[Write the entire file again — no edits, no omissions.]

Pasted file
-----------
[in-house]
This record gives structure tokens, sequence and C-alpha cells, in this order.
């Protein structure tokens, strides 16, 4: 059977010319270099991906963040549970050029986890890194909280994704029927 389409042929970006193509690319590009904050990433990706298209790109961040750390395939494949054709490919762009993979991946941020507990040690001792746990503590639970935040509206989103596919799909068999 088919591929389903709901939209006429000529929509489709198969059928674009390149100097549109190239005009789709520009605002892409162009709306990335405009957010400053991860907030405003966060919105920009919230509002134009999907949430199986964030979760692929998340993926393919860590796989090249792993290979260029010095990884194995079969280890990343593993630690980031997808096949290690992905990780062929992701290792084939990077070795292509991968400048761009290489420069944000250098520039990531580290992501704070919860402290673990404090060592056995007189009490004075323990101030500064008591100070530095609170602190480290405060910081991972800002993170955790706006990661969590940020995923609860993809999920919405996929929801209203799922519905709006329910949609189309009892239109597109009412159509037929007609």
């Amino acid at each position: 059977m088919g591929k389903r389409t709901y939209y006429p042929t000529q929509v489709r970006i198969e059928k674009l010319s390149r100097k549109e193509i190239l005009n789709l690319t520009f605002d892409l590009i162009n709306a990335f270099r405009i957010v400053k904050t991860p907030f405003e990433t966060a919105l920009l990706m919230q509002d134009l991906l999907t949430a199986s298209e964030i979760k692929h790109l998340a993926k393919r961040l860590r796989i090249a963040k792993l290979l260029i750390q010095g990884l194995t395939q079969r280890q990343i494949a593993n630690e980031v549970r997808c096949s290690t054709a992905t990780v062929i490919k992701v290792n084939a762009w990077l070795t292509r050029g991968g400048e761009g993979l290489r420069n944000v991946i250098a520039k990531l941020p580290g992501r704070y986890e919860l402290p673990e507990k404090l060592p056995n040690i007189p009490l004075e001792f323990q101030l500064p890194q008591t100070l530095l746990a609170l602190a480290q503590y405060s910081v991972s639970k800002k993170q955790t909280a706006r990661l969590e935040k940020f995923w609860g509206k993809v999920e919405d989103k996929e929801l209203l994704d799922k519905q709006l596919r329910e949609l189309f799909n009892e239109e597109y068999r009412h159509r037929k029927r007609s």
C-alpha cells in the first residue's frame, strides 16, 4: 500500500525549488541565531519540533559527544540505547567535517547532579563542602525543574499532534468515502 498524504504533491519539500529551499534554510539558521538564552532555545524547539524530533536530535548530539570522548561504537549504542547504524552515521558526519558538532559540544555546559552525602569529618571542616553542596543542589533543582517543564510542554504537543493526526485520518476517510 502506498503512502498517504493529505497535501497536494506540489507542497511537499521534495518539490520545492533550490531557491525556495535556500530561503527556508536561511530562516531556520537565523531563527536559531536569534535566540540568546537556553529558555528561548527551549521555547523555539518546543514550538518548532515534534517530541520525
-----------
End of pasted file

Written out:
[in-house]
This record gives structure tokens, sequence and C-alpha cells, in this order.
């Protein structure tokens, strides 16, 4: 059977010319270099991906963040549970050029986890890194909280994704029927 389409042929970006193509690319590009904050990433990706298209790109961040750390395939494949054709490919762009993979991946941020507990040690001792746990503590639970935040509206989103596919799909068999 088919591929389903709901939209006429000529929509489709198969059928674009390149100097549109190239005009789709520009605002892409162009709306990335405009957010400053991860907030405003966060919105920009919230509002134009999907949430199986964030979760692929998340993926393919860590796989090249792993290979260029010095990884194995079969280890990343593993630690980031997808096949290690992905990780062929992701290792084939990077070795292509991968400048761009290489420069944000250098520039990531580290992501704070919860402290673990404090060592056995007189009490004075323990101030500064008591100070530095609170602190480290405060910081991972800002993170955790706006990661969590940020995923609860993809999920919405996929929801209203799922519905709006329910949609189309009892239109597109009412159509037929007609």
């Amino acid at each position: 059977m088919g591929k389903r389409t709901y939209y006429p042929t000529q929509v489709r970006i198969e059928k674009l010319s390149r100097k549109e193509i190239l005009n789709l690319t520009f605002d892409l590009i162009n709306a990335f270099r405009i957010v400053k904050t991860p907030f405003e990433t966060a919105l920009l990706m919230q509002d134009l991906l999907t949430a199986s298209e964030i979760k692929h790109l998340a993926k393919r961040l860590r796989i090249a963040k792993l290979l260029i750390q010095g990884l194995t395939q079969r280890q990343i494949a593993n630690e980031v549970r997808c096949s290690t054709a992905t990780v062929i490919k992701v290792n084939a762009w990077l070795t292509r050029g991968g400048e761009g993979l290489r420069n944000v991946i250098a520039k990531l941020p580290g992501r704070y986890e919860l402290p673990e507990k404090l060592p056995n040690i007189p009490l004075e001792f323990q101030l500064p890194q008591t100070l530095l746990a609170l602190a480290q503590y405060s910081v991972s639970k800002k993170q955790t909280a706006r990661l969590e935040k940020f995923w609860g509206k993809v999920e919405d989103k996929e929801l209203l994704d799922k519905q709006l596919r329910e949609l189309f799909n009892e239109e597109y068999r009412h159509r037929k029927r007609s």
C-alpha cells in the first residue's frame, strides 16, 4: 500500500525549488541565531519540533559527544540505547567535517547532579563542602525543574499532534468515502 498524504504533491519539500529551499534554510539558521538564552532555545524547539524530533536530535548530539570522548561504537549504542547504524552515521558526519558538532559540544555546559552525602569529618571542616553542596543542589533543582517543564510542554504537543493526526485520518476517510 502506498503512502498517504493529505497535501497536494506540489507542497511537499521534495518539490520545492533550490531557491525556495535556500530561503527556508536561511530562516531556520537565523531563527536559531536569534535566540540568546537556553529558555528561548527551549521555547523555539518546543514550538518548532515534534517530541520525